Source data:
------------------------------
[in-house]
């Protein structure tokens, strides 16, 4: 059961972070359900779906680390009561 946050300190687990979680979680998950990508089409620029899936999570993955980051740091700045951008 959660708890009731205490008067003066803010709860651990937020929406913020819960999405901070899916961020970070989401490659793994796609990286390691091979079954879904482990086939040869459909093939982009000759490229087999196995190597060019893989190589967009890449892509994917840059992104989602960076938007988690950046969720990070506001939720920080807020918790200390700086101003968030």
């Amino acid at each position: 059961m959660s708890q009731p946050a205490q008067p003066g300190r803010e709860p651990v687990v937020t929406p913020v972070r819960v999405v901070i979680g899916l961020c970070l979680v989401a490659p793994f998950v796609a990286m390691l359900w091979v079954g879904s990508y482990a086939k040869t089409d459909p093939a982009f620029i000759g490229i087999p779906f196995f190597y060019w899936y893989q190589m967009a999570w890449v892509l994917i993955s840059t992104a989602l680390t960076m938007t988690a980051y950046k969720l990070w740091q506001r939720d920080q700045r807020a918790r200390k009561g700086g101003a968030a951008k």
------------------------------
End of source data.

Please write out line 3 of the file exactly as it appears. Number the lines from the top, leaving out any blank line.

């Amino acid at each position: 059961m959660s708890q009731p946050a205490q008067p003066g300190r803010e709860p651990v687990v937020t929406p913020v972070r819960v999405v901070i979680g899916l961020c970070l979680v989401a490659p793994f998950v796609a990286m390691l359900w091979v079954g879904s990508y482990a086939k040869t089409d459909p093939a982009f620029i000759g490229i087999p779906f196995f190597y060019w899936y893989q190589m967009a999570w890449v892509l994917i993955s840059t992104a989602l680390t960076m938007t988690a980051y950046k969720l990070w740091q506001r939720d920080q700045r807020a918790r200390k009561g700086g101003a968030a951008k």